Moonlightcowboy, is that for the Carribean disturbance or the one by Florida? And weatherblog: dissipating? I doubt it. The wind shear map on wunderground's main page shows shear of at least 30 knots over the system, so that is what is wrong with the system. That, and it is very close to land.
Up early today. Hope all is well with everyone. Seems to be some kind of circulation just to the north of Hond. moving NW WnW The IR2 will have to do until the vis. show.
the carribbean blob should have the best change.
Maybe two,three weeks to soon to become something interesting.
But hey,at this time everything that reaches the GOM could become something.
SST high enough and shear low in GOM.
apocalyps, that's IF shear doesn't increase in the Gulf of Mexico. Conditions change. Here are my predictions for the Carribean blob:

Invest: 60%
Tropical Depression: 30%
Tropical Storm: 20%
Hurricane: 5%
Major Hurricane: 0.5%

Of course, these predictions will go up if the thing survives into the Gulf of Mexico and keeps what little convection it currently has.
Koritheman,true IF conditions stay the same in GOM.

TD 0%
TS 0%
HUR 0%

But my predictions are always wrong.
So if i am wrong again you will have something to watch soon.lol
As for the Florida Blob: The NAM and the GFS runs both seem to show it recurving into the lower Bahamas.

The BIG Atlantic GFS is more Ambiguous however - but shows something in the Bahamas.

NOGAPS may too at 120 hrs -perhaps going into mid gulf region.

I think the navy may pick it up today - if it stays together and develops a stronger surface low.

Main Circ center just SE of here? Also that other blob isn't too shabby?!.
Ok, goodmorning! The nhc said the fla blob was moving ssw yesterday and the carib blob was heading west. Should we send them a compass?

still watching
still waiting
Still missing the ghcc site!
1083. GetReal
Posted By: homegirl at 11:06 AM GMT on June 22, 2007.

Ok, goodmorning! The nhc said the fla blob was moving ssw yesterday and the carib blob was heading west. Should we send them a compass?

Homegirl that is by far, one of the most well put observations... I whole heartedly agree with that statement...
1084. Patrap
GOM IR Loop....Link
1085. IKE
The Caribbean blob looks like it had a hard night of partying...convection is considerably less...but it has a definite spin to it...must be ready to go dancing!

Pressures are slightly lower at the 2 buoys in the western Caribbean from 24 hours ago.

From everything I've read...looks like the "blob" will head into the GOM.
1086. nash28
Morning all. I see the Caribbean disturbance fizzled a bit overnight. Should refire again today.
1087. IKE
Mobile,Al. extended.......

"Long term (saturday through thursday)...while surface high pressure
ridge remains in place over the southeastern states through the
extended period...ridging aloft begins to break down on Saturday as
upper trough over the Southern Plains states drifts slowly eastward.
By the end of the weekend and through the middle part of next
week...a more unsettled weather pattern will return with upper trough
maintaining itself just to the west of the forecast area and abundant
lolvl moisture...associated with the tropical wave in the western
Caribbean...is advected northward across the Gulf and into the
southeastern states. Still looks like rain chances will start going
up into the chance category on Sunday night...then generally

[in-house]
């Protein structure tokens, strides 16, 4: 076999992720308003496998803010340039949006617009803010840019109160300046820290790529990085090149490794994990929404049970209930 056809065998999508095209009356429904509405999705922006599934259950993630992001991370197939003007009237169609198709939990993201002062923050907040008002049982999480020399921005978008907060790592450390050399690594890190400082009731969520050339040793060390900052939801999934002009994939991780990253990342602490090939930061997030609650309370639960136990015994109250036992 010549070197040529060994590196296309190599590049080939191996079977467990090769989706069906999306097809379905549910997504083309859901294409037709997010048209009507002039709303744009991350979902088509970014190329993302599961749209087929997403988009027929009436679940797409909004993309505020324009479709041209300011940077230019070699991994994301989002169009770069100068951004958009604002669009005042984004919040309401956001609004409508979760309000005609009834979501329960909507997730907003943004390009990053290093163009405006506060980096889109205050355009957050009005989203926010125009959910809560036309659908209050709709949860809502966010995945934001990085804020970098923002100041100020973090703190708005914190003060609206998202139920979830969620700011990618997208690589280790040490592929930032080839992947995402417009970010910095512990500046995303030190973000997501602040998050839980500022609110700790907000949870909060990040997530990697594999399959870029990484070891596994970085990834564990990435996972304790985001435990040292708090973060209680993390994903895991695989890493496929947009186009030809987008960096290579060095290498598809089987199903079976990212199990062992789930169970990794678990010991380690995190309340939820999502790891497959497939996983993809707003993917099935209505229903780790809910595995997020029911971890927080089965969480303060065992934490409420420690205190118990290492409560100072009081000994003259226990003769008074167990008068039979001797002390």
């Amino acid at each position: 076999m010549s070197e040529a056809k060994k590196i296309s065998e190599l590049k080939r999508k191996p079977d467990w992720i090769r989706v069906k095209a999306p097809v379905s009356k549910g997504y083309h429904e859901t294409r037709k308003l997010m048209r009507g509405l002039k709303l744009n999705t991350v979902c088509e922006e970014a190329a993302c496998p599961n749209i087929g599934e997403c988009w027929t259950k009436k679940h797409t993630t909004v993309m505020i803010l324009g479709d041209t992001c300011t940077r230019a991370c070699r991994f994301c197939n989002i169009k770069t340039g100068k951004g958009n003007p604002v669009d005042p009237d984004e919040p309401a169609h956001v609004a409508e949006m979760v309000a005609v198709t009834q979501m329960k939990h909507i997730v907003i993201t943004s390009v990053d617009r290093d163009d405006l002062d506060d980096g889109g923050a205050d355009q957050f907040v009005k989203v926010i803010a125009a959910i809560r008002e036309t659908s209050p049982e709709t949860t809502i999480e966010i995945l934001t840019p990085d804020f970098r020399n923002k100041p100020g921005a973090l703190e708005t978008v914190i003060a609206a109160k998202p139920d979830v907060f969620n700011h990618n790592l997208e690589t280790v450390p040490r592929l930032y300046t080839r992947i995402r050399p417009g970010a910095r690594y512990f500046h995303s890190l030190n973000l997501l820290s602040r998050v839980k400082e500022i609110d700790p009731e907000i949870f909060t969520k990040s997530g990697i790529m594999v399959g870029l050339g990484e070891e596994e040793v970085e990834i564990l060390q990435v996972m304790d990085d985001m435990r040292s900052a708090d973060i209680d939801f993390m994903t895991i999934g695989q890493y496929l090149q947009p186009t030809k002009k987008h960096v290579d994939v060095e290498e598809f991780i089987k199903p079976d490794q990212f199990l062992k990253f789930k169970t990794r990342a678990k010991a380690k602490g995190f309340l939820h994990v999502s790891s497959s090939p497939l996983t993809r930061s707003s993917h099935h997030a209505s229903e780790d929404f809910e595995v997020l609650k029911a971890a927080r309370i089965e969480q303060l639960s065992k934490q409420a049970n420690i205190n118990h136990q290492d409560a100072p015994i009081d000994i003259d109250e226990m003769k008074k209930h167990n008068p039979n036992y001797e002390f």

continuing with chance probability of precipitation through Thursday with best chances over
the western half of the forecast area. Still above normal temperatures over the
weekend...but with more clouds and precipitation around during most of next
week look for slightly cooler temperatures that will be just below normal
levels. /12"
1088. Patrap
G morning.The GFSx has a solution..a lil more west into Sw LA. on the 26th.,..but weaker than yesterdays run..

1089. Patrap
WAVEtrak split window...Link
yea in 4 days the Western Caribbean disturbance seems to go in. Perhaps that is what I was looking at.

Still though something gets close to Florida from the Bahamas region then too.
1091. Neurian
When everyone is looking at the model runs, are you selecting sea level pressures run or something else?
1093. Patrap
Hey StormW.The Friday arrives.
1096. Neurian
I've been using this site for a year or so I dont see what you mentioned as a choice. "Experimental forecast Tropical Cyclone Genesis Potential Fields". What is the best site and selection to use when running models? Sorry to be difficult!
1097. nash28
Morning StormW, Pat.
1100. Neurian
Thank You StormW
neurian, you can find a bunch of great links on one page found here.

1102. nash28
Hoping the Caribbean disturbance can regain some life today.
1103. emagirl
good morning everyone.......so do we still think the "blob" is going to develop
Memorial service for fire fighters this morning.
♥ Thanks to all our first responders!
Morning All!

Ship 4 is on the east side of the Caribbean disturbance. Pressure is rising, probably in relation to the lack of convection but, winds are 24kts 60 degrees. ENE
1106. nash28
Pretty much a crapshoot for the Caribbean blob.
Posted By: emagirl at 12:36 PM GMT on June 22, 2007.
good morning everyone.......so do we still think the "blob" is going to develop

thankfully, no.
Streaming video of memorial service can be found here.
thankfully no...lol...funny...

the car blob looks sick this morning. But, the circulation involved with it did in fact go inland overnight...it has now re-emerged off the nothern coast...and in the last few frames you can see convection trying to refire right near it. I have a feeling that by the afternoon it will be looking pretty good again...thing now is..it is moving directly for the gulf...no more land...we will see.

Photo Sharing and Video Hosting at Photobucket

I probably wont be able to check in till late this evening as my sister is having her first child today...so Ill probly be with family most of the day. You guys have a good one and Ill catch you later.